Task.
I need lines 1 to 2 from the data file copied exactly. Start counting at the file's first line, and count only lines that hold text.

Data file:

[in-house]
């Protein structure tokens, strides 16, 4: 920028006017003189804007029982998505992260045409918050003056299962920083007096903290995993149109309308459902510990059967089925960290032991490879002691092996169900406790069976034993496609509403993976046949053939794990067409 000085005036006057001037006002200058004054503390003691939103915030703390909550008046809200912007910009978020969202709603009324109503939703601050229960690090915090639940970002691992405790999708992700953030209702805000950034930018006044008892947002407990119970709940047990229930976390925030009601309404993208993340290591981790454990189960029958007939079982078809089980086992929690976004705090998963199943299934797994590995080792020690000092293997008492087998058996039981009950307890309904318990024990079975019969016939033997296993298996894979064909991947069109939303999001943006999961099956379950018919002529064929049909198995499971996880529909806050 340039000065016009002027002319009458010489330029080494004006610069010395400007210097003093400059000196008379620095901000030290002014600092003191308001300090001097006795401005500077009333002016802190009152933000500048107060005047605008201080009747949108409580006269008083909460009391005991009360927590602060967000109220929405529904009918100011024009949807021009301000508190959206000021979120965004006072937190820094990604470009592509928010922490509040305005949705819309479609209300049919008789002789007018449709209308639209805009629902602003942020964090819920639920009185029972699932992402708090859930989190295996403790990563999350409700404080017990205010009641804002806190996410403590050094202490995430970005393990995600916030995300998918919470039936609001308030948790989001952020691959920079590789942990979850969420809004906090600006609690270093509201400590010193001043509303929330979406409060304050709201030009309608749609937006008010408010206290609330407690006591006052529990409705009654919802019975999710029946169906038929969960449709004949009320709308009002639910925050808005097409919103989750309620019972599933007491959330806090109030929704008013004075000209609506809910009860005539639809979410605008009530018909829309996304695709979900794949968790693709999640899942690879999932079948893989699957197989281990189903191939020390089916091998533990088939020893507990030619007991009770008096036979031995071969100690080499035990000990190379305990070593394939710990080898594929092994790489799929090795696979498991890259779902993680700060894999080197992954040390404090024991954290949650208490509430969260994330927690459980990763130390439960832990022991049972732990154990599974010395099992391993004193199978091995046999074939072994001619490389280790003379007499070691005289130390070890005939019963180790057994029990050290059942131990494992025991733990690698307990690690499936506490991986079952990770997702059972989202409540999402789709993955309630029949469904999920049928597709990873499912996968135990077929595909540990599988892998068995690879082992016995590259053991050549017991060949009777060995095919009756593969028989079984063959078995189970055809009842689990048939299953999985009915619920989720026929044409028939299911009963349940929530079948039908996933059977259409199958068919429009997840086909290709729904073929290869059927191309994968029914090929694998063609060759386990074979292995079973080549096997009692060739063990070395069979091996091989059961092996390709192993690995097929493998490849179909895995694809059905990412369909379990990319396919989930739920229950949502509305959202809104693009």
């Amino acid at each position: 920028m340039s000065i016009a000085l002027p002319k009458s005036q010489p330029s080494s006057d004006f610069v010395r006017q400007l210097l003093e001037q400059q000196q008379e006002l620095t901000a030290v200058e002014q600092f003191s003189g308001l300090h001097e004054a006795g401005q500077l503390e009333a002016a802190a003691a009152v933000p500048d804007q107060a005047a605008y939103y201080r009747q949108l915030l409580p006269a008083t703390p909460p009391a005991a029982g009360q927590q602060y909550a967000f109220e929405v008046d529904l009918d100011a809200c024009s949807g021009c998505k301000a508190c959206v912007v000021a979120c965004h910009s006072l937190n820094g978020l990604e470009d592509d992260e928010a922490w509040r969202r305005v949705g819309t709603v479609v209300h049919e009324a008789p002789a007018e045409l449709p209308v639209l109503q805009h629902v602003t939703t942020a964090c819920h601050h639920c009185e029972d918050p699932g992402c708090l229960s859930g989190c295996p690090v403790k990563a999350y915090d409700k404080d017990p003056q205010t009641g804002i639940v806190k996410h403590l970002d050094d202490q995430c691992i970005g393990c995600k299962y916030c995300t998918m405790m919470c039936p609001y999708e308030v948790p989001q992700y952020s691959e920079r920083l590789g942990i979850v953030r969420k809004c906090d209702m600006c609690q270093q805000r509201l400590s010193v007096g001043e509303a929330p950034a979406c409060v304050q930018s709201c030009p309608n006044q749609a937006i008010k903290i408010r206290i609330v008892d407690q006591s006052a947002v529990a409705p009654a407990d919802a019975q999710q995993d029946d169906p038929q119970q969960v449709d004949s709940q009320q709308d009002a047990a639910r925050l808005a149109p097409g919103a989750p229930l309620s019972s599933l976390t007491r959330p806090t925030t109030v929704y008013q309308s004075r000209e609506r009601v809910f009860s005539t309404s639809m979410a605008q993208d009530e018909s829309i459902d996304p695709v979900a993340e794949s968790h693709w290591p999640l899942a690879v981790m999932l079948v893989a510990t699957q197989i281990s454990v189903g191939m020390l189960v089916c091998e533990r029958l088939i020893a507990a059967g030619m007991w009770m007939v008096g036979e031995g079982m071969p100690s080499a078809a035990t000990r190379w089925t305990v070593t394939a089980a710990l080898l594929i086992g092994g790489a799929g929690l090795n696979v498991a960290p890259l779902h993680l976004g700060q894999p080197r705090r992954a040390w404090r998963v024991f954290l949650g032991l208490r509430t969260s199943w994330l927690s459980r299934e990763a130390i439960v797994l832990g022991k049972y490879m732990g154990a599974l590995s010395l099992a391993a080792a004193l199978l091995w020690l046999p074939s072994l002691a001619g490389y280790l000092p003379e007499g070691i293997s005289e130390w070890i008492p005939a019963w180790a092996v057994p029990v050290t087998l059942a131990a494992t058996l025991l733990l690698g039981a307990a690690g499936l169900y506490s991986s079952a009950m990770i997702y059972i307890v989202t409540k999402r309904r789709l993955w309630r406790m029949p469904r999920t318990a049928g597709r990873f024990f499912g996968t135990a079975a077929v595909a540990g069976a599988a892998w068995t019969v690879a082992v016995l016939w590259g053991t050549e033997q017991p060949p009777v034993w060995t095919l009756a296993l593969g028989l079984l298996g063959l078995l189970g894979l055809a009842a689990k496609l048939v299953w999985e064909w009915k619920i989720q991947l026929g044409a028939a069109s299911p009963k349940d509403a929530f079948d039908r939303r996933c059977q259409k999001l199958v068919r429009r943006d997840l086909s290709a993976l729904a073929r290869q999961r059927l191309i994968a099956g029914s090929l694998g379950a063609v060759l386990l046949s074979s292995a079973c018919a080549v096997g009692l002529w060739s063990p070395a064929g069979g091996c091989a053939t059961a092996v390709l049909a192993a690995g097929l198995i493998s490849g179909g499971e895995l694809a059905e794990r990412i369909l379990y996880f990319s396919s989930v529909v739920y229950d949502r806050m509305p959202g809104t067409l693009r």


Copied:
[in-house]
């Protein structure tokens, strides 16, 4: 920028006017003189804007029982998505992260045409918050003056299962920083007096903290995993149109309308459902510990059967089925960290032991490879002691092996169900406790069976034993496609509403993976046949053939794990067409 000085005036006057001037006002200058004054503390003691939103915030703390909550008046809200912007910009978020969202709603009324109503939703601050229960690090915090639940970002691992405790999708992700953030209702805000950034930018006044008892947002407990119970709940047990229930976390925030009601309404993208993340290591981790454990189960029958007939079982078809089980086992929690976004705090998963199943299934797994590995080792020690000092293997008492087998058996039981009950307890309904318990024990079975019969016939033997296993298996894979064909991947069109939303999001943006999961099956379950018919002529064929049909198995499971996880529909806050 340039000065016009002027002319009458010489330029080494004006610069010395400007210097003093400059000196008379620095901000030290002014600092003191308001300090001097006795401005500077009333002016802190009152933000500048107060005047605008201080009747949108409580006269008083909460009391005991009360927590602060967000109220929405529904009918100011024009949807021009301000508190959206000021979120965004006072937190820094990604470009592509928010922490509040305005949705819309479609209300049919008789002789007018449709209308639209805009629902602003942020964090819920639920009185029972699932992402708090859930989190295996403790990563999350409700404080017990205010009641804002806190996410403590050094202490995430970005393990995600916030995300998918919470039936609001308030948790989001952020691959920079590789942990979850969420809004906090600006609690270093509201400590010193001043509303929330979406409060304050709201030009309608749609937006008010408010206290609330407690006591006052529990409705009654919802019975999710029946169906038929969960449709004949009320709308009002639910925050808005097409919103989750309620019972599933007491959330806090109030929704008013004075000209609506809910009860005539639809979410605008009530018909829309996304695709979900794949968790693709999640899942690879999932079948893989699957197989281990189903191939020390089916091998533990088939020893507990030619007991009770008096036979031995071969100690080499035990000990190379305990070593394939710990080898594929092994790489799929090795696979498991890259779902993680700060894999080197992954040390404090024991954290949650208490509430969260994330927690459980990763130390439960832990022991049972732990154990599974010395099992391993004193199978091995046999074939072994001619490389280790003379007499070691005289130390070890005939019963180790057994029990050290059942131990494992025991733990690698307990690690499936506490991986079952990770997702059972989202409540999402789709993955309630029949469904999920049928597709990873499912996968135990077929595909540990599988892998068995690879082992016995590259053991050549017991060949009777060995095919009756593969028989079984063959078995189970055809009842689990048939299953999985009915619920989720026929044409028939299911009963349940929530079948039908996933059977259409199958068919429009997840086909290709729904073929290869059927191309994968029914090929694998063609060759386990074979292995079973080549096997009692060739063990070395069979091996091989059961092996390709192993690995097929493998490849179909895995694809059905990412369909379990990319396919989930739920229950949502509305959202809104693009």